Maintaining proper care of your golf shoes will not only ensure a sharp look on the course, but will also increase their longevity. Because this kind of footwear is meant for functionality, constant upkeep must take place in order to keep them in optimal condition. After all, no one wants to step onto the green with a tired pair of cleats.
Most golf shoes these days are made with leather, synthetic materials or a mixture of both. Fortunately, this makes cleaning them an easy task. To simplify the process even more, you don't have to buy expensive cleaners; just use soap, water and a soft cloth to wipe down any scuffs, dirt or mud on the outer material.
Avoid soaking your shoes in soap and water for an extended period, as the liquid will wear down the material and cause the cleats to come apart. Following this step, thoroughly wipe your footwear down with a dry towel and let them air dry in an open area for an extended length of time until fully dry. Furthermore, you can also finish them off with a leather shoeshine or gel for a fresh, shiny appearance. As an added bonus, the shine will also act as an extra layer of protection from unwanted markings.
When you're packing up from a long round, remember never to throw your moist shoes in the back of the trunk of your car or straight into a gym bag. These places do not provide proper ventilation, which can cause bacterial build-up and smell.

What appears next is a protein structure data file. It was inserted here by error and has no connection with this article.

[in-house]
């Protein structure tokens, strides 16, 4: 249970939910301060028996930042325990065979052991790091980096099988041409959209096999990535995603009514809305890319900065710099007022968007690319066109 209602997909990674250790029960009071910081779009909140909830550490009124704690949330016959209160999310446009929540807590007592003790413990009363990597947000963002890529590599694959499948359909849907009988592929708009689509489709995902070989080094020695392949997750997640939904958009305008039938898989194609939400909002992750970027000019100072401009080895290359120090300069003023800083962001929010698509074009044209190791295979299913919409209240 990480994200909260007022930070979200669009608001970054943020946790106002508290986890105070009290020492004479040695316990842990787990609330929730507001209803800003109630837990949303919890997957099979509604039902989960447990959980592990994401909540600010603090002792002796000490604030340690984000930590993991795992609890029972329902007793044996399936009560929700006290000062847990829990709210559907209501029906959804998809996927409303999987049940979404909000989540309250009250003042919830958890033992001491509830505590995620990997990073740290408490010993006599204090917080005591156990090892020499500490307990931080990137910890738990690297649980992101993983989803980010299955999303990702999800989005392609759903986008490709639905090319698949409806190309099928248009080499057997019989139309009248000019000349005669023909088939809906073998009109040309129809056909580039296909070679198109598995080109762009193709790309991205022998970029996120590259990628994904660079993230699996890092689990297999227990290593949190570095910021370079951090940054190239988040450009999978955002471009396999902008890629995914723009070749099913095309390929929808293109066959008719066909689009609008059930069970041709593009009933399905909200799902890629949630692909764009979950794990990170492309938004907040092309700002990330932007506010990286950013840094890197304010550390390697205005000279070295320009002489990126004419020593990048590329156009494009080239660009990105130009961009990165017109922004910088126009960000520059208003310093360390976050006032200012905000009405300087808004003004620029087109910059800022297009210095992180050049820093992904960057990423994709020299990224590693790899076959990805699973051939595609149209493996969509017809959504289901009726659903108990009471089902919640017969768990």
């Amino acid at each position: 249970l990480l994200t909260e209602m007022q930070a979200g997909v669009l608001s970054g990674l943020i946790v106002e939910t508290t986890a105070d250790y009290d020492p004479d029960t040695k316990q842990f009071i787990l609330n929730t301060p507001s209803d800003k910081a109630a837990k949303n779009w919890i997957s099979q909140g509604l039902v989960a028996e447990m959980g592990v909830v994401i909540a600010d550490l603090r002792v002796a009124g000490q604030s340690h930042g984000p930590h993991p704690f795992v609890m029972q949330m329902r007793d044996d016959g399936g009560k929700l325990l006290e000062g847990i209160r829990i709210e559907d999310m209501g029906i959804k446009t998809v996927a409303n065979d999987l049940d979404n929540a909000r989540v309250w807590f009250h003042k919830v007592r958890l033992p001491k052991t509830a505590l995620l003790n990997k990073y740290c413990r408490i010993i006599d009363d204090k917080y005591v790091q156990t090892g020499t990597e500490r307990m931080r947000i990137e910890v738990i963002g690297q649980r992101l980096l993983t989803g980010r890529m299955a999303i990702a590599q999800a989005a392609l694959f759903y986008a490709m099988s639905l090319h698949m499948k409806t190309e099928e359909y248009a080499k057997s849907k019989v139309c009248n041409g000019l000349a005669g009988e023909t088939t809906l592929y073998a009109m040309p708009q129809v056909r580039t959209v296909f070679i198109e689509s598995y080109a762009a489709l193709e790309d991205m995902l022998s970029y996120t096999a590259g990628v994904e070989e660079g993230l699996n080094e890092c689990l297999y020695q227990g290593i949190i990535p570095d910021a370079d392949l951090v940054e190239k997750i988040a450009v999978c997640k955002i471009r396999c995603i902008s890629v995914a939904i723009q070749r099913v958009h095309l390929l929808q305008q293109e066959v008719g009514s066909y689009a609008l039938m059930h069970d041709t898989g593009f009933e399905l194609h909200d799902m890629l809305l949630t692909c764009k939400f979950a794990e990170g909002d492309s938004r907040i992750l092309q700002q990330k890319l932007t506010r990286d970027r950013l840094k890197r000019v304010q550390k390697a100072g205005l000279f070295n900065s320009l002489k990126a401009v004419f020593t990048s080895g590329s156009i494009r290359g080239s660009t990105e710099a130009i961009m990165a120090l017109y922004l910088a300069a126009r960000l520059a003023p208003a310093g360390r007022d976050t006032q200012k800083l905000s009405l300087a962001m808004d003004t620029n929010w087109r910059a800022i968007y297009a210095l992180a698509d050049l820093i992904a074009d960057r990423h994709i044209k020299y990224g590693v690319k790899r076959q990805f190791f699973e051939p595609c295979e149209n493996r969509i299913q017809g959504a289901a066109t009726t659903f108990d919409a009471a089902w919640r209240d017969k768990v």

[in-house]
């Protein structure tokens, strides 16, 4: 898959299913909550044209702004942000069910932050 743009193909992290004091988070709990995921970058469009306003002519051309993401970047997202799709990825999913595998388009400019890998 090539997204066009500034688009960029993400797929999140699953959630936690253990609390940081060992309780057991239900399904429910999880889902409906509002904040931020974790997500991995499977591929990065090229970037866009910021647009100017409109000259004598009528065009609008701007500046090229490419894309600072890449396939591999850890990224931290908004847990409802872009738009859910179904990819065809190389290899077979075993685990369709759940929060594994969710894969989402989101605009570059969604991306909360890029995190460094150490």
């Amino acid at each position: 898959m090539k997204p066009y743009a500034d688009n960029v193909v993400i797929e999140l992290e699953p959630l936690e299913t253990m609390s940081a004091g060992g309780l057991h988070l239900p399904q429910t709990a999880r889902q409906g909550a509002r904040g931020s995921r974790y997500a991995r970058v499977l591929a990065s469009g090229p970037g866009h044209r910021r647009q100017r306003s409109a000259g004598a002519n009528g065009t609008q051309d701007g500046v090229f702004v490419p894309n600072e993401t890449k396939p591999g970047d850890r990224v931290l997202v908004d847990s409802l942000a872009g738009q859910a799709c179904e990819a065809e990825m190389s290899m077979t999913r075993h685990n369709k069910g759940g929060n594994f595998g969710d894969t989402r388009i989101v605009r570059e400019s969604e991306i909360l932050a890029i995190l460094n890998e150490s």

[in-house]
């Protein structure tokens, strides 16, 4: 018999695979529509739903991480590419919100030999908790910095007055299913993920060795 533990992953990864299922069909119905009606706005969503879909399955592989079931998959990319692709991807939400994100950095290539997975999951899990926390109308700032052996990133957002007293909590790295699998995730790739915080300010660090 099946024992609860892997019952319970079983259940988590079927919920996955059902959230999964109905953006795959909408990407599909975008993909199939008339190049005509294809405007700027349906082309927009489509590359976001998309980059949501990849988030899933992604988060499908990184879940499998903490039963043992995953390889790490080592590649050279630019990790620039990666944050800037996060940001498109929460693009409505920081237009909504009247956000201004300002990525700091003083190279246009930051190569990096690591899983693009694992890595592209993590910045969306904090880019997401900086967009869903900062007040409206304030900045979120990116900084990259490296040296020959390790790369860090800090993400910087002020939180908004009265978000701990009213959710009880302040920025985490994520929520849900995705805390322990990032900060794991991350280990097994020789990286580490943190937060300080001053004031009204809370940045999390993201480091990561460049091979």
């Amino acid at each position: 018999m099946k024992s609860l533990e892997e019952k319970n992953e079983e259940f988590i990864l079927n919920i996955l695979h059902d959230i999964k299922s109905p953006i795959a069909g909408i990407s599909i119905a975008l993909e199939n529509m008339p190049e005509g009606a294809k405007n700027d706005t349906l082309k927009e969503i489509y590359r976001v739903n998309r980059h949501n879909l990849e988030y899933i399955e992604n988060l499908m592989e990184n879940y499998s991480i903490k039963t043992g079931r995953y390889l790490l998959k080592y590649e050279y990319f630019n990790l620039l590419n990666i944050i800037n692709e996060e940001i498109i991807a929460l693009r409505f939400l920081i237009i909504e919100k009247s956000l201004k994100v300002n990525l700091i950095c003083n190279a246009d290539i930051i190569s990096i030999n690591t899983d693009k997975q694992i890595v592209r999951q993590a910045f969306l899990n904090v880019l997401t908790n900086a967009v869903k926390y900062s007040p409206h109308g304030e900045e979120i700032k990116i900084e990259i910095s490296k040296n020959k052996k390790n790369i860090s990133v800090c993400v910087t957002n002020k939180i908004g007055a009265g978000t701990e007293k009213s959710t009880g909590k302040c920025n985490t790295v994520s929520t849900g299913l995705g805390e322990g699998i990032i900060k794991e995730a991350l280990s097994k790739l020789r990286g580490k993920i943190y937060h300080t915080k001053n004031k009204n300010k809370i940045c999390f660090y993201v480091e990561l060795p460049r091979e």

Furthermore, when leather footwear goes from wet to dry and is not exposed to fresh air, they become brittle and will start to crack. To preserve your shoes' condition, always let them dry in an open area before stowing them back into your shoe bag.
Walk With Care
Since the bottoms of spiked golf shoes are important to your stability, you must only wear them on surfaces that will not damage the cleats. For instance, refrain from wearing your footwear on cement sidewalks and pavement. Hard surfaces like these will undoubtedly wear down the spikes.
The main purpose of the spiked sole is to provide stability on the green, so be sure to remove any excess mud and dirt that may build up in between the grooves. This could be done with a club or found twig, but should be done with a specially designed golf shoe brush.